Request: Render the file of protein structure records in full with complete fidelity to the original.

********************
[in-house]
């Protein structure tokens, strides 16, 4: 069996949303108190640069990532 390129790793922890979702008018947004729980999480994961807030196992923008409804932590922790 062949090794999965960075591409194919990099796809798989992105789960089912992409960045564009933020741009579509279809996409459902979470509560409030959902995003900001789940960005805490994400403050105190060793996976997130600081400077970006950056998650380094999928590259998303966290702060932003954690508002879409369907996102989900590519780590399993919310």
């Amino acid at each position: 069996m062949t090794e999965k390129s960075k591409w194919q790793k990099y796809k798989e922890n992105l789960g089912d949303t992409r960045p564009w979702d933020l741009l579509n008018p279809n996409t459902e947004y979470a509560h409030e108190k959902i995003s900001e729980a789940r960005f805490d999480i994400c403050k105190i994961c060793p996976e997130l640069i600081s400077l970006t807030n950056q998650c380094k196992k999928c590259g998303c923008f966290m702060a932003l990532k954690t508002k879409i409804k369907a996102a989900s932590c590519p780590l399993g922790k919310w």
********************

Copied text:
[in-house]
């Protein structure tokens, strides 16, 4: 069996949303108190640069990532 390129790793922890979702008018947004729980999480994961807030196992923008409804932590922790 062949090794999965960075591409194919990099796809798989992105789960089912992409960045564009933020741009579509279809996409459902979470509560409030959902995003900001789940960005805490994400403050105190060793996976997130600081400077970006950056998650380094999928590259998303966290702060932003954690508002879409369907996102989900590519780590399993919310």
């Amino acid at each position: 069996m062949t090794e999965k390129s960075k591409w194919q790793k990099y796809k798989e922890n992105l789960g089912d949303t992409r960045p564009w979702d933020l741009l579509n008018p279809n996409t459902e947004y979470a509560h409030e108190k959902i995003s900001e729980a789940r960005f805490d999480i994400c403050k105190i994961c060793p996976e997130l640069i600081s400077l970006t807030n950056q998650c380094k196992k999928c590259g998303c923008f966290m702060a932003l990532k954690t508002k879409i409804k369907a996102a989900s932590c590519p780590l399993g922790k919310w």